The Mount Zion Buildings were constructed by the Brotherhood between 1738 and 1745 and included both a dormitory and a Saal (Meetinghouse). The Brothers lived here only until 1745, when they moved back to the building called Kedar for a year until a new Brothers’ House was built near the creek. The buildings on Mount Zion then served as a refuge for the poor and widows, and a Meetinghouse for the entire Ephrata community. In 1764, a group of dissenting Brothers who had left Ephrata 20 years earlier and returned and took up residence in some of the buildings on Mount Zion, leading to tensions within the community during the latter part of the 18th-century. During the Revolutionary War, some of the Mount Zion buildings served as a hospital for American soldiers. Research is continuing to investigate the structures and people who once lived on Mount Zion.

20. Workshop

The Workshop once stood several miles away and was moved to the historic site in the early 1940s. Its architecture is similar to other buildings constructed by the Pennsylvania Germans in the region. The building is used for special programs and exhibits.

21. Stable

The Stable is a reconstruction of the original building which once stood on this site. Tax records from the mid-18th-century also indicate the community owned one or two horses and a few cattle. Agriculture was an important activity of the Brotherhood, who grew much of the community’s food supply.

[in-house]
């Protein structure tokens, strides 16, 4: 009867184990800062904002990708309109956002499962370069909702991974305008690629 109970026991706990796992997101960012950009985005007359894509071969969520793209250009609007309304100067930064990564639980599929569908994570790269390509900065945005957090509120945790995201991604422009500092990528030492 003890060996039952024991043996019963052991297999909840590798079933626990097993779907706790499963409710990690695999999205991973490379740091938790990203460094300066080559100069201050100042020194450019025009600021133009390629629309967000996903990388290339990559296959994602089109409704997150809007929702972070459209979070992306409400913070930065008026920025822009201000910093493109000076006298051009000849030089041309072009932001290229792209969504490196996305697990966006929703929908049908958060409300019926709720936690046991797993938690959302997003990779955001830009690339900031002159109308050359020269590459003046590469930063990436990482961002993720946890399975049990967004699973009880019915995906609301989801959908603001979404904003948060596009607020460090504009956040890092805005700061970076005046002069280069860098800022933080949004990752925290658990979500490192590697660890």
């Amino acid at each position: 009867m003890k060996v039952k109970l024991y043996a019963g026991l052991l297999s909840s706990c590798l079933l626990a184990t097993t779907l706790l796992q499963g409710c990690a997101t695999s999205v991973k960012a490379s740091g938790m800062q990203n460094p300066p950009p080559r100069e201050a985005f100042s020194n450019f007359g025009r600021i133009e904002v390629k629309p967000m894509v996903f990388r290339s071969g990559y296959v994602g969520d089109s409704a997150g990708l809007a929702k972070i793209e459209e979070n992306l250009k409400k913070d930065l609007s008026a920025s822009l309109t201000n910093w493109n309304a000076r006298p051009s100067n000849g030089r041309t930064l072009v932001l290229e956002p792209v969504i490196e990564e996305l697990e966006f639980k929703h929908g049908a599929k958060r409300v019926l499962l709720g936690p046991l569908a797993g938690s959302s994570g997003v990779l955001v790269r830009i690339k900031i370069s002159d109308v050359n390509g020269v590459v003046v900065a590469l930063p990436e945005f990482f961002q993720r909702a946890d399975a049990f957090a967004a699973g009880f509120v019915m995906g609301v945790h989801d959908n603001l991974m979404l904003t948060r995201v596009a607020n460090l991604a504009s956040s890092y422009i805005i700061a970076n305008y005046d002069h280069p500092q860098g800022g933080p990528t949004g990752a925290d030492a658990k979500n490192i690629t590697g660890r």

22. Shady Nook Farm

Shady Nook Farm was located in the surviving historic area of the Ephrata Cloister and was home to some of the last members of the German Seventh-Day Baptist Church at Ephrata. The farm house stood next to the present Visitor Center.
The Barn, which once housed animals and equipment, is now The Museum Store at Ephrata Cloister. Inside you will find a selection of books, postcards, hand crafted gifts, and other items reflecting the heritage of the Cloister and the area.

23. Mount Zion Cemetery

The Mount Zion Cemetery contains the graves of several early members of the Ephrata community. A large monument marks the traditional location of the mass grave of Revolutionary War soldiers who died in the temporary hospital established at Ephrata during the winter of 1777-1778. When the monument was dedicated in 1902, legend said that hundreds of soldiers died at the Cloister. Official records, however, can only account for about 60 men who did not survive the winter. The land beyond the rail fence adjacent to the cemetery was called Fairview Farm in the late 1880s. The farmhouse, home of some of the last members of the German Seventh-Day Baptist Church at Ephrata, stood just beyond the fence.

Ephrata Cloister

Administered by the Pennsylvania Historical and Museum Commission:
Tom Wolf, Governor – Nancy Moses, Chair – Andrea Lowery, Executive Director

Ephrata Cloister is one of 26 historic sites and museums on the Pennsylvania Trail of History. For more information or to request a free 24-page visitor guide, visit www.phmc.pa.gov or phone toll free 1-866-PATRAIL.

The Ephrata Cloister Associates is a non-profit organization that works in partnership with the Pennsylvania Historical and Museum Commission, supporting the mission of preservation and education at this National Historic Landmark.